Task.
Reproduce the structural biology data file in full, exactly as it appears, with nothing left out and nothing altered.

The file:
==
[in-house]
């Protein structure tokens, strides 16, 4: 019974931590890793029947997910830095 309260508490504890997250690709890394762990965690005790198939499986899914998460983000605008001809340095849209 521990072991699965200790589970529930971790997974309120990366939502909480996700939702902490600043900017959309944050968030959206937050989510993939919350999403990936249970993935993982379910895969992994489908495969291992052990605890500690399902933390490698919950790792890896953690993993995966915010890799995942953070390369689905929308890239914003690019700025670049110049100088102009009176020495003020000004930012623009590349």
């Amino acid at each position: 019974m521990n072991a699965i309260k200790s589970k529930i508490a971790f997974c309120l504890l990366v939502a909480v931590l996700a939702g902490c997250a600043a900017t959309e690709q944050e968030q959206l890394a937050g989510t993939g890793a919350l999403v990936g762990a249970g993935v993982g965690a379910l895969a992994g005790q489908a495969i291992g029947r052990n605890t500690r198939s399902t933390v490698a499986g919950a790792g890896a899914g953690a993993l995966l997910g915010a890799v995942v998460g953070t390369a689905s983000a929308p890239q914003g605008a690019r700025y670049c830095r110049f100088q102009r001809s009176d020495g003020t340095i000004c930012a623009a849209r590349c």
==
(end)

[in-house]
């Protein structure tokens, strides 16, 4: 019974931590890793029947997910830095 309260508490504890997250690709890394762990965690005790198939499986899914998460983000605008001809340095849209 521990072991699965200790589970529930971790997974309120990366939502909480996700939702902490600043900017959309944050968030959206937050989510993939919350999403990936249970993935993982379910895969992994489908495969291992052990605890500690399902933390490698919950790792890896953690993993995966915010890799995942953070390369689905929308890239914003690019700025670049110049100088102009009176020495003020000004930012623009590349």
């Amino acid at each position: 019974m521990n072991a699965i309260k200790s589970k529930i508490a971790f997974c309120l504890l990366v939502a909480v931590l996700a939702g902490c997250a600043a900017t959309e690709q944050e968030q959206l890394a937050g989510t993939g890793a919350l999403v990936g762990a249970g993935v993982g965690a379910l895969a992994g005790q489908a495969i291992g029947r052990n605890t500690r198939s399902t933390v490698a499986g919950a790792g890896a899914g953690a993993l995966l997910g915010a890799v995942v998460g953070t390369a689905s983000a929308p890239q914003g605008a690019r700025y670049c830095r110049f100088q102009r001809s009176d020495g003020t340095i000004c930012a623009a849209r590349c």